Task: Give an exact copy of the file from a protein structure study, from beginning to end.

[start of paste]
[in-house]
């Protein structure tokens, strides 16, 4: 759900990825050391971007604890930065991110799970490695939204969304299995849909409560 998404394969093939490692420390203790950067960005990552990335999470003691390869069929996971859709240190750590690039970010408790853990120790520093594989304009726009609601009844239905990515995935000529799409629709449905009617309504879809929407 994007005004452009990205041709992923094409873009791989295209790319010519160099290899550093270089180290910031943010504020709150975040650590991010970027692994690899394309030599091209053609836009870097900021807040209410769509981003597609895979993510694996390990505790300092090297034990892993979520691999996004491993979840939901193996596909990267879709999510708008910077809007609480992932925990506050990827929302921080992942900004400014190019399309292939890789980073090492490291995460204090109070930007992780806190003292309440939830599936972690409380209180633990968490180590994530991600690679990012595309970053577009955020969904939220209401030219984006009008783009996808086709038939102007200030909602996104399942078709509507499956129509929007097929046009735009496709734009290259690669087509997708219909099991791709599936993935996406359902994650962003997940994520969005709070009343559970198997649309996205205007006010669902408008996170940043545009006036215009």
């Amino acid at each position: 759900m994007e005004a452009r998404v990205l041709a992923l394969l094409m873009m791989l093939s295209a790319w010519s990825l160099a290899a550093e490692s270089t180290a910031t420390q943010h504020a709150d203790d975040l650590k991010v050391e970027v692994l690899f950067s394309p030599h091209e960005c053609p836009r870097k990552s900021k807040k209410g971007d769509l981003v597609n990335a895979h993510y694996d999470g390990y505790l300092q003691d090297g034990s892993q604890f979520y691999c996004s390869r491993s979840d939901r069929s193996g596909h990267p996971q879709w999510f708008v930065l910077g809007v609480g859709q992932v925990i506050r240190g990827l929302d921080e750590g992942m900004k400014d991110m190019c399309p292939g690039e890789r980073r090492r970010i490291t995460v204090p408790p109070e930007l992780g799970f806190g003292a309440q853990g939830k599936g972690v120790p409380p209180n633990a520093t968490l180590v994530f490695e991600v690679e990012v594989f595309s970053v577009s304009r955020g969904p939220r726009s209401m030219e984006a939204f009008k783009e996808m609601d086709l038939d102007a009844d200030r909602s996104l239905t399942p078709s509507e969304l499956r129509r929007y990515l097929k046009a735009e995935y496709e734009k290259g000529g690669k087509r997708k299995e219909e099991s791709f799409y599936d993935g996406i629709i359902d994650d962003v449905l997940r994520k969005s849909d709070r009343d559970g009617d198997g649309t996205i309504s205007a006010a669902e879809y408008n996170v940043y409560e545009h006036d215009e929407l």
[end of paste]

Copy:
[in-house]
């Protein structure tokens, strides 16, 4: 759900990825050391971007604890930065991110799970490695939204969304299995849909409560 998404394969093939490692420390203790950067960005990552990335999470003691390869069929996971859709240190750590690039970010408790853990120790520093594989304009726009609601009844239905990515995935000529799409629709449905009617309504879809929407 994007005004452009990205041709992923094409873009791989295209790319010519160099290899550093270089180290910031943010504020709150975040650590991010970027692994690899394309030599091209053609836009870097900021807040209410769509981003597609895979993510694996390990505790300092090297034990892993979520691999996004491993979840939901193996596909990267879709999510708008910077809007609480992932925990506050990827929302921080992942900004400014190019399309292939890789980073090492490291995460204090109070930007992780806190003292309440939830599936972690409380209180633990968490180590994530991600690679990012595309970053577009955020969904939220209401030219984006009008783009996808086709038939102007200030909602996104399942078709509507499956129509929007097929046009735009496709734009290259690669087509997708219909099991791709599936993935996406359902994650962003997940994520969005709070009343559970198997649309996205205007006010669902408008996170940043545009006036215009």
């Amino acid at each position: 759900m994007e005004a452009r998404v990205l041709a992923l394969l094409m873009m791989l093939s295209a790319w010519s990825l160099a290899a550093e490692s270089t180290a910031t420390q943010h504020a709150d203790d975040l650590k991010v050391e970027v692994l690899f950067s394309p030599h091209e960005c053609p836009r870097k990552s900021k807040k209410g971007d769509l981003v597609n990335a895979h993510y694996d999470g390990y505790l300092q003691d090297g034990s892993q604890f979520y691999c996004s390869r491993s979840d939901r069929s193996g596909h990267p996971q879709w999510f708008v930065l910077g809007v609480g859709q992932v925990i506050r240190g990827l929302d921080e750590g992942m900004k400014d991110m190019c399309p292939g690039e890789r980073r090492r970010i490291t995460v204090p408790p109070e930007l992780g799970f806190g003292a309440q853990g939830k599936g972690v120790p409380p209180n633990a520093t968490l180590v994530f490695e991600v690679e990012v594989f595309s970053v577009s304009r955020g969904p939220r726009s209401m030219e984006a939204f009008k783009e996808m609601d086709l038939d102007a009844d200030r909602s996104l239905t399942p078709s509507e969304l499956r129509r929007y990515l097929k046009a735009e995935y496709e734009k290259g000529g690669k087509r997708k299995e219909e099991s791709f799409y599936d993935g996406i629709i359902d994650d962003v449905l997940r994520k969005s849909d709070r009343d559970g009617d198997g649309t996205i309504s205007a006010a669902e879809y408008n996170v940043y409560e545009h006036d215009e929407l």